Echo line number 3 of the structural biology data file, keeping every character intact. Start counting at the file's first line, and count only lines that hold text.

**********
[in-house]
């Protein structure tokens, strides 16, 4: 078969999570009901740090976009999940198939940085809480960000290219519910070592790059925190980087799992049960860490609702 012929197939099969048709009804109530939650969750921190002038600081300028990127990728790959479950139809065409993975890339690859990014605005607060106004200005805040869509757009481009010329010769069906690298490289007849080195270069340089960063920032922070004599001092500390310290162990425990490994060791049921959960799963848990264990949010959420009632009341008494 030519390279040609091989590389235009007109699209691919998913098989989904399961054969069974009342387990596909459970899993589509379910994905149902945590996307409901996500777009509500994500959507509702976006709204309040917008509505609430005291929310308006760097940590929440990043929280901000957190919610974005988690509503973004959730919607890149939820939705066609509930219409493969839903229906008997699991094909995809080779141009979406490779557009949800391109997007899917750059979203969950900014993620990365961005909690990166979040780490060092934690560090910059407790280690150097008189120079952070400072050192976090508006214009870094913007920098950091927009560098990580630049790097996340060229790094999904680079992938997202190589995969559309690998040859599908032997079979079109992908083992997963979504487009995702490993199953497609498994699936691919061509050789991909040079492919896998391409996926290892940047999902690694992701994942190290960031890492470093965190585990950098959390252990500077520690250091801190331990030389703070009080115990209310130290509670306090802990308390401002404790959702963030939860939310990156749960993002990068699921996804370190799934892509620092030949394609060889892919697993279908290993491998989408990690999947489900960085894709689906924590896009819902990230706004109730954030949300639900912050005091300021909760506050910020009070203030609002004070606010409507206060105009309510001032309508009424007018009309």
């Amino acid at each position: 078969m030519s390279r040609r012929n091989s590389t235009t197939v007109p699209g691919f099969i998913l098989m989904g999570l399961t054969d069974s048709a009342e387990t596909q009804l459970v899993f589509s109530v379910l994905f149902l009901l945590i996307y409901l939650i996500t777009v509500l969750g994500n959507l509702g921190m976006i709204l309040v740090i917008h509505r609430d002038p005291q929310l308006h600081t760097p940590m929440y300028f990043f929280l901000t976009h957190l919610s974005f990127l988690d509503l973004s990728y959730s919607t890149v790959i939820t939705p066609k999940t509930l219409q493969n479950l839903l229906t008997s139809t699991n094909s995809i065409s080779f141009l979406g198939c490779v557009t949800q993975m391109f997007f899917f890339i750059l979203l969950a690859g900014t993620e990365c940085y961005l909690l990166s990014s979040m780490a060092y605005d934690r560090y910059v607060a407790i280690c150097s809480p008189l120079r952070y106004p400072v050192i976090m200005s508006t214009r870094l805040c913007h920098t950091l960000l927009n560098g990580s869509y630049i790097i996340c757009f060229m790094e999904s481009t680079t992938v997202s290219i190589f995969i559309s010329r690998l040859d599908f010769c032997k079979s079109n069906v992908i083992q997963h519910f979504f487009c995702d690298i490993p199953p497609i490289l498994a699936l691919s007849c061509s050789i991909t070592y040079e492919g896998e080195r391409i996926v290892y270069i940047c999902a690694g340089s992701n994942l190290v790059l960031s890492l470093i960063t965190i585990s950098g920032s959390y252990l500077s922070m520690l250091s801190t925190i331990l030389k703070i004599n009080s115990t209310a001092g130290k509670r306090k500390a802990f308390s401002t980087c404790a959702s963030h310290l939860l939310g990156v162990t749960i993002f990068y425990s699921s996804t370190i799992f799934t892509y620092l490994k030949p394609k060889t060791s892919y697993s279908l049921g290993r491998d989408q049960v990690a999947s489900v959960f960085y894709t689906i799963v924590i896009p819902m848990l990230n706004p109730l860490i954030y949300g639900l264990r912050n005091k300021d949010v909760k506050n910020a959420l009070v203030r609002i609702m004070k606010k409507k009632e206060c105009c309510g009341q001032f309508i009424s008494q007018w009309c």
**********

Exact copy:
């Amino acid at each position: 078969m030519s390279r040609r012929n091989s590389t235009t197939v007109p699209g691919f099969i998913l098989m989904g999570l399961t054969d069974s048709a009342e387990t596909q009804l459970v899993f589509s109530v379910l994905f149902l009901l945590i996307y409901l939650i996500t777009v509500l969750g994500n959507l509702g921190m976006i709204l309040v740090i917008h509505r609430d002038p005291q929310l308006h600081t760097p940590m929440y300028f990043f929280l901000t976009h957190l919610s974005f990127l988690d509503l973004s990728y959730s919607t890149v790959i939820t939705p066609k999940t509930l219409q493969n479950l839903l229906t008997s139809t699991n094909s995809i065409s080779f141009l979406g198939c490779v557009t949800q993975m391109f997007f899917f890339i750059l979203l969950a690859g900014t993620e990365c940085y961005l909690l990166s990014s979040m780490a060092y605005d934690r560090y910059v607060a407790i280690c150097s809480p008189l120079r952070y106004p400072v050192i976090m200005s508006t214009r870094l805040c913007h920098t950091l960000l927009n560098g990580s869509y630049i790097i996340c757009f060229m790094e999904s481009t680079t992938v997202s290219i190589f995969i559309s010329r690998l040859d599908f010769c032997k079979s079109n069906v992908i083992q997963h519910f979504f487009c995702d690298i490993p199953p497609i490289l498994a699936l691919s007849c061509s050789i991909t070592y040079e492919g896998e080195r391409i996926v290892y270069i940047c999902a690694g340089s992701n994942l190290v790059l960031s890492l470093i960063t965190i585990s950098g920032s959390y252990l500077s922070m520690l250091s801190t925190i331990l030389k703070i004599n009080s115990t209310a001092g130290k509670r306090k500390a802990f308390s401002t980087c404790a959702s963030h310290l939860l939310g990156v162990t749960i993002f990068y425990s699921s996804t370190i799992f799934t892509y620092l490994k030949p394609k060889t060791s892919y697993s279908l049921g290993r491998d989408q049960v990690a999947s489900v959960f960085y894709t689906i799963v924590i896009p819902m848990l990230n706004p109730l860490i954030y949300g639900l264990r912050n005091k300021d949010v909760k506050n910020a959420l009070v203030r609002i609702m004070k606010k409507k009632e206060c105009c309510g009341q001032f309508i009424s008494q007018w009309c």